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  That's Life
Artist: Julia Fordham 
Label: Vanguard Records
Time: 10 tracks / 41:10

Deep with her voice that is. While it seems many soloists these days are in a Mariah Carey competition to see who can soar higher, Julia challenges baritone territory in a few of the songs on That's Life, her eighth studio release. It's quite a shock to hear her nail a chesty F below middle C at the end of the first line of the first track. Shocking because at first glance at the cd; all pastel colors from a Martha Stewart paint sample page, Julia looks like she would more likely be outfitted with airy, gossamer pipes coupled with folk acoustic guitar for accompaniment. Instead, she has a confident contralto which often hangs out in tenor neighborhoods amongst jazzy funky B3 and electric guitar.

Once settled into the idea that this is her voice, then it's time to sit back and let the songs sink in. Julia has writing credits on all of the songs on the disc, offering up some interesting word pictures and experienced humor at the same time.

The first track, 'Sugar' offers up this metaphor for finding one's love: “Sifting through the sand for sugar”. Does she mean that it's impossible to do; since grains of sugar are basically the same size as grains of sand?

Later on in the title track, she shares this with the listener: “Welcome to my movie. I have cast myself as fabulous and lonely....I demand a re-write; cut the scene out where I'm crying in the half-light, and you shoot bullets through me. Make it more like Pretty Woman meets Misery. Besides being clever wordplay, you have to give Julia props for using the word “Half-light” in a song. It's a magical word we don't often have the pleasure of hearing that conjures up the question, “Is it night or morning; evening or nighttime”?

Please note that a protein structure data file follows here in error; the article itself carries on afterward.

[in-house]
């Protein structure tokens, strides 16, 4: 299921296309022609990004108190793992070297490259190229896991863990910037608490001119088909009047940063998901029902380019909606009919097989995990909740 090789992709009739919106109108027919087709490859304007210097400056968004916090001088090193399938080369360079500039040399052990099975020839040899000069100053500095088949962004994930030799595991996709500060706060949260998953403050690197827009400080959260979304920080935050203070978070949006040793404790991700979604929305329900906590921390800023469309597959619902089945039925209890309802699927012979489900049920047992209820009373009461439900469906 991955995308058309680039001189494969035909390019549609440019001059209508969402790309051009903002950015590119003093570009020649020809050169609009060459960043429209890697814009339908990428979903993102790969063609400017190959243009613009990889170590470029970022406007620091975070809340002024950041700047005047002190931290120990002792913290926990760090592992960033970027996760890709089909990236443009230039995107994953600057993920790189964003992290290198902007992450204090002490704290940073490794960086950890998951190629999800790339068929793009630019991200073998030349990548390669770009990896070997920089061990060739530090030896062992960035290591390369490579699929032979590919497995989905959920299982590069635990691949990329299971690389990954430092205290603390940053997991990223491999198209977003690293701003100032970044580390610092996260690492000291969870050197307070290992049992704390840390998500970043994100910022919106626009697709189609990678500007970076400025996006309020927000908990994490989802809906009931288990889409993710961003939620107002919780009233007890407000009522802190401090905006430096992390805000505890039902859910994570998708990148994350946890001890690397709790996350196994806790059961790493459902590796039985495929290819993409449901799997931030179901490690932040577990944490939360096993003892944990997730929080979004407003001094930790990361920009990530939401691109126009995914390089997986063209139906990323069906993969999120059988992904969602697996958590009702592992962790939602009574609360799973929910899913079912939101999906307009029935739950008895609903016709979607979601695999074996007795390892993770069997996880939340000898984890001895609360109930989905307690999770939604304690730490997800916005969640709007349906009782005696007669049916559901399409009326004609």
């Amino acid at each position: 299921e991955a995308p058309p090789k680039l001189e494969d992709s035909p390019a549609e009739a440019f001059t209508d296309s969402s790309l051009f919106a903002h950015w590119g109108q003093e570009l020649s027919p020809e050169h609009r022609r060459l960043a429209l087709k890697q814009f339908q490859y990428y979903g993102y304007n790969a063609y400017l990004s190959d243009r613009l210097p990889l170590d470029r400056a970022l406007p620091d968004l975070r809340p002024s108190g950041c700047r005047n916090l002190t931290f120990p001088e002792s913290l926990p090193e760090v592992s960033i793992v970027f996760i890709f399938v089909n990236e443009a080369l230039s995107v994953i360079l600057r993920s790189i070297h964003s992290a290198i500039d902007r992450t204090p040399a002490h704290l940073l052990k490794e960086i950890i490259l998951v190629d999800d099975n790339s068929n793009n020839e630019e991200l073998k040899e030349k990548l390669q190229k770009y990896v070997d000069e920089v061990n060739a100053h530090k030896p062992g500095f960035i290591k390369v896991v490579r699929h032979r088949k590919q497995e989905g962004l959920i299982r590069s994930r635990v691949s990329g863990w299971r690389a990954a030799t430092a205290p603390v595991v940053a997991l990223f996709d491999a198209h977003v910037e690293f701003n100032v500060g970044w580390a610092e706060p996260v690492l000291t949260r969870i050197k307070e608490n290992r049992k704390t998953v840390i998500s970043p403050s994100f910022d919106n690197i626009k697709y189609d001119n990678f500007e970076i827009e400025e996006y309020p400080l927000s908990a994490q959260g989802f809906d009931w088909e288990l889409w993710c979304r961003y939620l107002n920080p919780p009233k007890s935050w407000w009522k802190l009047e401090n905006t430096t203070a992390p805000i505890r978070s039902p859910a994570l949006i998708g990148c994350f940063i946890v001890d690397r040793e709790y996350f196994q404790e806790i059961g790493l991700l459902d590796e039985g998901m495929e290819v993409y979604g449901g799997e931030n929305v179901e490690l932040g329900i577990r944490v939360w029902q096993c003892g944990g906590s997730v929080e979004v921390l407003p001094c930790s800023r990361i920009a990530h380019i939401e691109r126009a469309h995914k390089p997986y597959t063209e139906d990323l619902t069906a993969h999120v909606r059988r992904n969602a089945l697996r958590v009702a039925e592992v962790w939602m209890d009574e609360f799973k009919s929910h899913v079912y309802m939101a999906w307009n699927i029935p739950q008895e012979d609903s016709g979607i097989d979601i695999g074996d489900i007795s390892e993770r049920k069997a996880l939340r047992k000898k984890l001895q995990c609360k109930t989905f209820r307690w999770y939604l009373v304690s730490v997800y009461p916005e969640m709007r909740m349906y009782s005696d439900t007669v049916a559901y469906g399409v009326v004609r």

On to the music. It would be pretty boring if the only purpose to this disc would be to feature Julia's unique voice. Fortunately, there is some righteous jazzy funk to be heard on this disc; courtesy of none other than Billy Preston (world famous B3 player), Dean Parks (contributed to many Steely Dan discs as well as being an original member of the all time best Christian fusion rock band – Koinonia), bass player/producer/husband to Joni Mitchell - Larry Klein, and another session star, Vinnie Colaiuta on drums.

Preston's B3 work was done mostly on first takes, according to the promo material, and he knows how to make the B3 sing and bring character to a song. Probably the best example on this disc is in the track, “Walking on Water”, where after Julia sings the title words, there is a descending burbly run from Billy's B3 that couldn't sound more like water unless you actually used a recording of rippling water itself.

Parks provides some cool jazz on his own; shining through in several tracks, most notably on the opening track, “Sugar”, where he, Billy and the wurly player trade smooth turns in and out of the length of the whole song. He picks up a baritone acoustic on “Perfect Me” providing an appropriately lower tuned gentle acoustic pad for Julia to weave in and out of.

All in all, this disc provides an interesting mix of styles, a universally unique voice, and top notch backing tracks and production that makes for a worthwhile spin.

Scott Lake December 11, 2004



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